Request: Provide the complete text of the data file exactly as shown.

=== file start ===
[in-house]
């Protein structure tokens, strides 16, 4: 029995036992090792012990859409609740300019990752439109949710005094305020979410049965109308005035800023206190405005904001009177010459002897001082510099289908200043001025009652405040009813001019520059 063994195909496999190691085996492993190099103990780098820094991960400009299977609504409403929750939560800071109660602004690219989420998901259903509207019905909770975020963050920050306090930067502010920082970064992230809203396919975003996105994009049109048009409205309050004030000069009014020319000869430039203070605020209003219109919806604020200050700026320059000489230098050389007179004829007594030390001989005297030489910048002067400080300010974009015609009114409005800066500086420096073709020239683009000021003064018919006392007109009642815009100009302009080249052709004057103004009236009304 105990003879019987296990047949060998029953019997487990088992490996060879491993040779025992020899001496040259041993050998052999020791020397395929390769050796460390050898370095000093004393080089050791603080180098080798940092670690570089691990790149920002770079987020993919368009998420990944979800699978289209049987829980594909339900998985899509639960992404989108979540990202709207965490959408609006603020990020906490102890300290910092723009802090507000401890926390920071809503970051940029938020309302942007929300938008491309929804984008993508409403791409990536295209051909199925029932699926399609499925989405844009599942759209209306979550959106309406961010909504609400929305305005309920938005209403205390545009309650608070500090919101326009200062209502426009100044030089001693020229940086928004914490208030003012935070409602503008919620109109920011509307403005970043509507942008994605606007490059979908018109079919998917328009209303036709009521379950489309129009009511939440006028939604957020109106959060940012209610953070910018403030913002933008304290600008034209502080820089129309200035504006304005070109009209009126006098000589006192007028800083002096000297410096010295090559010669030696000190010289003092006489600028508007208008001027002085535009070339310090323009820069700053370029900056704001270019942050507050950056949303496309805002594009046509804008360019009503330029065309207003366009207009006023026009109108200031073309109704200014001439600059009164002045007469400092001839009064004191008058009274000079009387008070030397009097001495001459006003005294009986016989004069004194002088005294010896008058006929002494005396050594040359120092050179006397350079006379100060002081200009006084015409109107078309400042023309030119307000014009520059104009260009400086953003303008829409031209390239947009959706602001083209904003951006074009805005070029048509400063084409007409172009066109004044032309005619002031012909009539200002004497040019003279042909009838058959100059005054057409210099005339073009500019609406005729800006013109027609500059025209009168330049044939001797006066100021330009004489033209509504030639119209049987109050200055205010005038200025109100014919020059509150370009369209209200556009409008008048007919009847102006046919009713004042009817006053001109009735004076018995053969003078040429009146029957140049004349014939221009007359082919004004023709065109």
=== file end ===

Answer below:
[in-house]
């Protein structure tokens, strides 16, 4: 029995036992090792012990859409609740300019990752439109949710005094305020979410049965109308005035800023206190405005904001009177010459002897001082510099289908200043001025009652405040009813001019520059 063994195909496999190691085996492993190099103990780098820094991960400009299977609504409403929750939560800071109660602004690219989420998901259903509207019905909770975020963050920050306090930067502010920082970064992230809203396919975003996105994009049109048009409205309050004030000069009014020319000869430039203070605020209003219109919806604020200050700026320059000489230098050389007179004829007594030390001989005297030489910048002067400080300010974009015609009114409005800066500086420096073709020239683009000021003064018919006392007109009642815009100009302009080249052709004057103004009236009304 105990003879019987296990047949060998029953019997487990088992490996060879491993040779025992020899001496040259041993050998052999020791020397395929390769050796460390050898370095000093004393080089050791603080180098080798940092670690570089691990790149920002770079987020993919368009998420990944979800699978289209049987829980594909339900998985899509639960992404989108979540990202709207965490959408609006603020990020906490102890300290910092723009802090507000401890926390920071809503970051940029938020309302942007929300938008491309929804984008993508409403791409990536295209051909199925029932699926399609499925989405844009599942759209209306979550959106309406961010909504609400929305305005309920938005209403205390545009309650608070500090919101326009200062209502426009100044030089001693020229940086928004914490208030003012935070409602503008919620109109920011509307403005970043509507942008994605606007490059979908018109079919998917328009209303036709009521379950489309129009009511939440006028939604957020109106959060940012209610953070910018403030913002933008304290600008034209502080820089129309200035504006304005070109009209009126006098000589006192007028800083002096000297410096010295090559010669030696000190010289003092006489600028508007208008001027002085535009070339310090323009820069700053370029900056704001270019942050507050950056949303496309805002594009046509804008360019009503330029065309207003366009207009006023026009109108200031073309109704200014001439600059009164002045007469400092001839009064004191008058009274000079009387008070030397009097001495001459006003005294009986016989004069004194002088005294010896008058006929002494005396050594040359120092050179006397350079006379100060002081200009006084015409109107078309400042023309030119307000014009520059104009260009400086953003303008829409031209390239947009959706602001083209904003951006074009805005070029048509400063084409007409172009066109004044032309005619002031012909009539200002004497040019003279042909009838058959100059005054057409210099005339073009500019609406005729800006013109027609500059025209009168330049044939001797006066100021330009004489033209509504030639119209049987109050200055205010005038200025109100014919020059509150370009369209209200556009409008008048007919009847102006046919009713004042009817006053001109009735004076018995053969003078040429009146029957140049004349014939221009007359082919004004023709065109």